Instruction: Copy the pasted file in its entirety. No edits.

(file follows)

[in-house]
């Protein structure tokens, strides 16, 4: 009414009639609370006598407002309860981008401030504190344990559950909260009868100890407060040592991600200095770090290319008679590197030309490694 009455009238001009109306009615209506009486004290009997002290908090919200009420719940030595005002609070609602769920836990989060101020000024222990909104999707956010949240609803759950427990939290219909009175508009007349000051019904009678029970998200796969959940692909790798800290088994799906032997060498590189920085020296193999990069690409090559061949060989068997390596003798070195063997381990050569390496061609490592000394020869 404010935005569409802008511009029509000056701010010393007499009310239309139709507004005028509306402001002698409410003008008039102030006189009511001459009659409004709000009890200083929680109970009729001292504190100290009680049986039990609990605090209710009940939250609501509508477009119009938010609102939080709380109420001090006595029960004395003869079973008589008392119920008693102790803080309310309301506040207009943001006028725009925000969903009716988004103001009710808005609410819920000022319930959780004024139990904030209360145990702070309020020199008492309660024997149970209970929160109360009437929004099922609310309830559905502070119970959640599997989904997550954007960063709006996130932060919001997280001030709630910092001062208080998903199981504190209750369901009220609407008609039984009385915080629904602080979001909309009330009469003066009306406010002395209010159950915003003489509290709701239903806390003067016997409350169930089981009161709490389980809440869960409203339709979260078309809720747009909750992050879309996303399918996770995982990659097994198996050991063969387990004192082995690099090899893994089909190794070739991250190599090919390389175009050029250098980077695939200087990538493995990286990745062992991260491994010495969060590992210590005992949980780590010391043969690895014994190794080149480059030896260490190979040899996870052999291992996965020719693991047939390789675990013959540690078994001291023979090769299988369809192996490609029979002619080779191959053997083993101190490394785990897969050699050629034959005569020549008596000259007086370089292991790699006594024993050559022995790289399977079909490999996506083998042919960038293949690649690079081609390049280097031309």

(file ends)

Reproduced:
[in-house]
């Protein structure tokens, strides 16, 4: 009414009639609370006598407002309860981008401030504190344990559950909260009868100890407060040592991600200095770090290319008679590197030309490694 009455009238001009109306009615209506009486004290009997002290908090919200009420719940030595005002609070609602769920836990989060101020000024222990909104999707956010949240609803759950427990939290219909009175508009007349000051019904009678029970998200796969959940692909790798800290088994799906032997060498590189920085020296193999990069690409090559061949060989068997390596003798070195063997381990050569390496061609490592000394020869 404010935005569409802008511009029509000056701010010393007499009310239309139709507004005028509306402001002698409410003008008039102030006189009511001459009659409004709000009890200083929680109970009729001292504190100290009680049986039990609990605090209710009940939250609501509508477009119009938010609102939080709380109420001090006595029960004395003869079973008589008392119920008693102790803080309310309301506040207009943001006028725009925000969903009716988004103001009710808005609410819920000022319930959780004024139990904030209360145990702070309020020199008492309660024997149970209970929160109360009437929004099922609310309830559905502070119970959640599997989904997550954007960063709006996130932060919001997280001030709630910092001062208080998903199981504190209750369901009220609407008609039984009385915080629904602080979001909309009330009469003066009306406010002395209010159950915003003489509290709701239903806390003067016997409350169930089981009161709490389980809440869960409203339709979260078309809720747009909750992050879309996303399918996770995982990659097994198996050991063969387990004192082995690099090899893994089909190794070739991250190599090919390389175009050029250098980077695939200087990538493995990286990745062992991260491994010495969060590992210590005992949980780590010391043969690895014994190794080149480059030896260490190979040899996870052999291992996965020719693991047939390789675990013959540690078994001291023979090769299988369809192996490609029979002619080779191959053997083993101190490394785990897969050699050629034959005569020549008596000259007086370089292991790699006594024993050559022995790289399977079909490999996506083998042919960038293949690649690079081609390049280097031309």